- obsessive compulsive disorder, when they may become preoccupied with cleaning their room and how often they need to do this and which products to use or how often to wash their hands.
If these more specific anxieties become problematic it would be appropriate to seek further advice from the local mental health provision.
Heightened sensory sensitivities
Many young people with ASC are under reactive or over reactive to sensory stimuli or may have a mixed profile. At times of high anxiety, a young person with autism may experience a heightening of these sensory differences. They can become more sensitive or less sensitive to noise, light, smells or touch. Since educational and group activity has ceased, the young person may be spending more time than usual on the unit. This may be a different sensory environment than they are used to, and the change may cause difficulties.
Working out with the young person what has changed about the environment and exploring whether it is possible to modulate any aspect can be an important way to reduce sensory over or under stimuli. For example, use of headphones, background music or eyeshades may help make the new environment more manageable. Tactile therapeutic interventions, such as sensory balls, or textured material may be soothing.
Identifying early signs of COVID-19 infection
People with autism may have low levels of awareness of personal illness or discomfort due to reduced sensory sensitivities. Consequently, they may not be aware that they are showing signs of COVID-19 and therefore may not seek treatment.
- If there are concerns that an autistic individual may be developing COVID-19, a temperature check may provide objective information.
Coping with unexpected changes/loss of routine
Many people with autism find having a regular routine to be an important way to manage their own anxiety and be productive. The COVID-19 restrictions have introduced many changes to day to day life and disrupted familiar routines. These changes may feel destabilising for a young person with ASC and cause rising anxiety and/or behavioural disturbance.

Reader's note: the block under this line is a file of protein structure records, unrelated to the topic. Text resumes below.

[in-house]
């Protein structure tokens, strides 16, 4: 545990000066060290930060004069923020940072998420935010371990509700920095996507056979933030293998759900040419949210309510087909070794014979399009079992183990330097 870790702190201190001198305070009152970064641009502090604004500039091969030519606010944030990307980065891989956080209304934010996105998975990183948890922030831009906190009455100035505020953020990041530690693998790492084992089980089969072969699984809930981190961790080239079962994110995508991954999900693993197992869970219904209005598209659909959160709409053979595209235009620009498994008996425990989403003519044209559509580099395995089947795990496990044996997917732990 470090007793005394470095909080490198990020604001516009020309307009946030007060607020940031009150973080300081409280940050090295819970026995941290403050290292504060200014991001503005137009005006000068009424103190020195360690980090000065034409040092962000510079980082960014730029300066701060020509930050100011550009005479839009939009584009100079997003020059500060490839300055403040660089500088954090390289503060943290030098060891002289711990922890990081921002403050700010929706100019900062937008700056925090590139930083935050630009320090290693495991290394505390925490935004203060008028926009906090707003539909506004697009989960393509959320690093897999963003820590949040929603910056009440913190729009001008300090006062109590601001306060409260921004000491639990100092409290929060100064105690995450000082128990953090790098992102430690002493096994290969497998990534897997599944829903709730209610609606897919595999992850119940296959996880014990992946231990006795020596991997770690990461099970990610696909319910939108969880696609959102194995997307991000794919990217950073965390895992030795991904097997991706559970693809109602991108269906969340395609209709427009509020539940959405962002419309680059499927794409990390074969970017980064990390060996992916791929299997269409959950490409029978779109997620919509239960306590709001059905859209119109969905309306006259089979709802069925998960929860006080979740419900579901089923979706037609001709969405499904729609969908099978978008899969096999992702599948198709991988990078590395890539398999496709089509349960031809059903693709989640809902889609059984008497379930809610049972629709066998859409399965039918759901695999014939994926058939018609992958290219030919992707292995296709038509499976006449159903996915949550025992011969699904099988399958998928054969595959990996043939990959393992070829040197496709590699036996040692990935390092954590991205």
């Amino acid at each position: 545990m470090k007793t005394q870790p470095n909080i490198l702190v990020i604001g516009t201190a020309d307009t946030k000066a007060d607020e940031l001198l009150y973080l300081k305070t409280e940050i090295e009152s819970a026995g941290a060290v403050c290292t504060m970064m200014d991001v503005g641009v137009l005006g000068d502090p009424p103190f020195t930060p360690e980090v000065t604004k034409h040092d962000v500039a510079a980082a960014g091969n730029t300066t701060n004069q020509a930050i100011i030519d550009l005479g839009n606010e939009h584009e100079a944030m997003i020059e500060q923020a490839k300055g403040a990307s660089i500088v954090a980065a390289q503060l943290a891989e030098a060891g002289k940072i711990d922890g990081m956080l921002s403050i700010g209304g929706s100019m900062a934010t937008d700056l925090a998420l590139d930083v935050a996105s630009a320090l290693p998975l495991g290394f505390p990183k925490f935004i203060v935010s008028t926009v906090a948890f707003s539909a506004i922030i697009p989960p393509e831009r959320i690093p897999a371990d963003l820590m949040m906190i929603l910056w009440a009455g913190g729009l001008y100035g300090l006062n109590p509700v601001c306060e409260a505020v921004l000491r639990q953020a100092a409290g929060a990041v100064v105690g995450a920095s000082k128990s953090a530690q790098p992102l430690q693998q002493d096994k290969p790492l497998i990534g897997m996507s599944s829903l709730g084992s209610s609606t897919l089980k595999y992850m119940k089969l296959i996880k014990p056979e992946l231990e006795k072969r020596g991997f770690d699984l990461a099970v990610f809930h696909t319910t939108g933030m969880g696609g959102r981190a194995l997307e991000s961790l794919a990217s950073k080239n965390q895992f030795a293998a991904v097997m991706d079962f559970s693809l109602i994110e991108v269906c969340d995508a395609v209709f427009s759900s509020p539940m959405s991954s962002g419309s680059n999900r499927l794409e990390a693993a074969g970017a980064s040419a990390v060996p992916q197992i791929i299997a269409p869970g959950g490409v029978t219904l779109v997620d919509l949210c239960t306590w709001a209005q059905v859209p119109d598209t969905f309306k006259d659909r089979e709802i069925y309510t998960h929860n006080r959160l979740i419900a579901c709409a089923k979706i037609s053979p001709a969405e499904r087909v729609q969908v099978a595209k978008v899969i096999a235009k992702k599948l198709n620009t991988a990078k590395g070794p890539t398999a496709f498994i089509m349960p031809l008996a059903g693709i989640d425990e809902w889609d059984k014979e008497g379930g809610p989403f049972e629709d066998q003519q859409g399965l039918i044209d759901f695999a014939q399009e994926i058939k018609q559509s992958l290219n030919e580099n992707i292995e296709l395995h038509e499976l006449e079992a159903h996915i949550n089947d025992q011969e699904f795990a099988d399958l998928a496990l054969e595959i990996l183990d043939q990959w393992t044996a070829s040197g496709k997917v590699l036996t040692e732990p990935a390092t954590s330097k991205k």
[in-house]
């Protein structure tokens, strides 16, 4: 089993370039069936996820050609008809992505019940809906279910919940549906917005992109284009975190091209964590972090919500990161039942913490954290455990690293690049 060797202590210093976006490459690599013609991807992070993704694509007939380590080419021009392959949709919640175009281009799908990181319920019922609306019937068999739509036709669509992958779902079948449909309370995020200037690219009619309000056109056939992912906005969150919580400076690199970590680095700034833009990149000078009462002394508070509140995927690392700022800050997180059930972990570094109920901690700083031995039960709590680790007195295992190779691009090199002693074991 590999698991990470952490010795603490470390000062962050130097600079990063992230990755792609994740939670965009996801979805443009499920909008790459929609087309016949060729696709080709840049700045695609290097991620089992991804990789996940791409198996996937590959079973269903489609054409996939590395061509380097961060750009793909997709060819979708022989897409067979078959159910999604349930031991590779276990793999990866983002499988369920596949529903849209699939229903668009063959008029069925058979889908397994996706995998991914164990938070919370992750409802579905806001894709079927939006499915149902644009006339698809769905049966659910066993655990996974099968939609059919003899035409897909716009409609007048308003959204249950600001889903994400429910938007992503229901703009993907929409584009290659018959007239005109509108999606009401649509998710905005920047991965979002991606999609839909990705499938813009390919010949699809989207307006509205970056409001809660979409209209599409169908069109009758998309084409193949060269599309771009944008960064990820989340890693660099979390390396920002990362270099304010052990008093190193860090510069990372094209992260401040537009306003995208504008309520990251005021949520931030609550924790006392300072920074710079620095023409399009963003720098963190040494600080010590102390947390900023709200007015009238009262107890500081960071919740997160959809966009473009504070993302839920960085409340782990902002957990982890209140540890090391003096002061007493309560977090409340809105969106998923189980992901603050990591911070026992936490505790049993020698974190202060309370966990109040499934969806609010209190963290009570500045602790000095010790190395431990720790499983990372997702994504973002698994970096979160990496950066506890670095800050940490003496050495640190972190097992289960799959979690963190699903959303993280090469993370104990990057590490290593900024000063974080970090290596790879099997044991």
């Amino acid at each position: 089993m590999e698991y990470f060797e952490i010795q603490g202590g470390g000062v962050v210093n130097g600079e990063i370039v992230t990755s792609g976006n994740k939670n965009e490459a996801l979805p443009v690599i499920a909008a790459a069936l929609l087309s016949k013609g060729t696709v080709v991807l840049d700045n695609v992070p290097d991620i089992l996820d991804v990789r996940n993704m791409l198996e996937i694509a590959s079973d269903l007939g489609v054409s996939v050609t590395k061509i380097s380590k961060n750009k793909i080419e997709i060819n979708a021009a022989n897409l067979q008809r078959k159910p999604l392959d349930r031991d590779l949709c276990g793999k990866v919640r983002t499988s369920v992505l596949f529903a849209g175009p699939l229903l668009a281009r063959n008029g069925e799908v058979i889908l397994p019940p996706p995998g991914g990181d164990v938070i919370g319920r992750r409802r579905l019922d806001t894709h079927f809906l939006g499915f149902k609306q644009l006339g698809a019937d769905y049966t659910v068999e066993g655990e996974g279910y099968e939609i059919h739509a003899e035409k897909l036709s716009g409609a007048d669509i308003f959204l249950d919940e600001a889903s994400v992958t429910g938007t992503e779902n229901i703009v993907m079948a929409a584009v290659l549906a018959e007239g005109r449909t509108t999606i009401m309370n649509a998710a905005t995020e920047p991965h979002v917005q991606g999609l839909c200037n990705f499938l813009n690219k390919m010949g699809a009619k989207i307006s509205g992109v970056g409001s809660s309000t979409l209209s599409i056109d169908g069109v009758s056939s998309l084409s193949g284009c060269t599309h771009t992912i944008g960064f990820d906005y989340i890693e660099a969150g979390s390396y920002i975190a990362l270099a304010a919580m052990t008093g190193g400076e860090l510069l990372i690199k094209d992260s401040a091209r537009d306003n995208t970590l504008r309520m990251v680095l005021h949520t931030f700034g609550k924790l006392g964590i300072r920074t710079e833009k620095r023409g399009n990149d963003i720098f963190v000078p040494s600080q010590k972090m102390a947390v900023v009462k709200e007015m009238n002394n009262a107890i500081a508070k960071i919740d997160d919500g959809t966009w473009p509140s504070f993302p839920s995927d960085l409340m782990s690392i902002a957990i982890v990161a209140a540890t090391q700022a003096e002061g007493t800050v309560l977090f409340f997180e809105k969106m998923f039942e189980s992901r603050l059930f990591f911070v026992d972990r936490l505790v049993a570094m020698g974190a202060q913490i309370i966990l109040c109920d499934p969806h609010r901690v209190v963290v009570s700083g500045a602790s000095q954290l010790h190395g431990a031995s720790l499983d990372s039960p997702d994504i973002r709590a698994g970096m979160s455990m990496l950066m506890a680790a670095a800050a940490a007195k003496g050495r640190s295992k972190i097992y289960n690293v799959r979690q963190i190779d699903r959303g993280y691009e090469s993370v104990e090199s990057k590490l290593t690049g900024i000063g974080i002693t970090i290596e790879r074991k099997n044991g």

- This can be managed by spending time with the young person and helping them to develop a new routine.
- Identify which parts of their old routine were especially important to them. See if it is possible to retain some aspects of the old routine.
- Create a visual form of the new schedule. This process can provide structure within the chaos and restore a sense of control.
Processing COVID-19 news
There is a lot of emerging information about COVID-19. It is coming through very fast and changing every day. Young people with autistic spectrum disorders often struggle to process large volumes of information and can become overwhelmed or preoccupied by apparent inconsistences within it. They can be helped by being advised:
- to focus on one piece of information at a time. Take time to process it and absorb it.
- noticing where the story came from so they can go back and check the information.
- to look at reliable sources of information, such as the NHS and government webpages on COVID-19.
- to check the news at the most twice a day and not to be constantly watching rolling news.
- to speak to you or another trusted adult if they are concerned about anything they have read.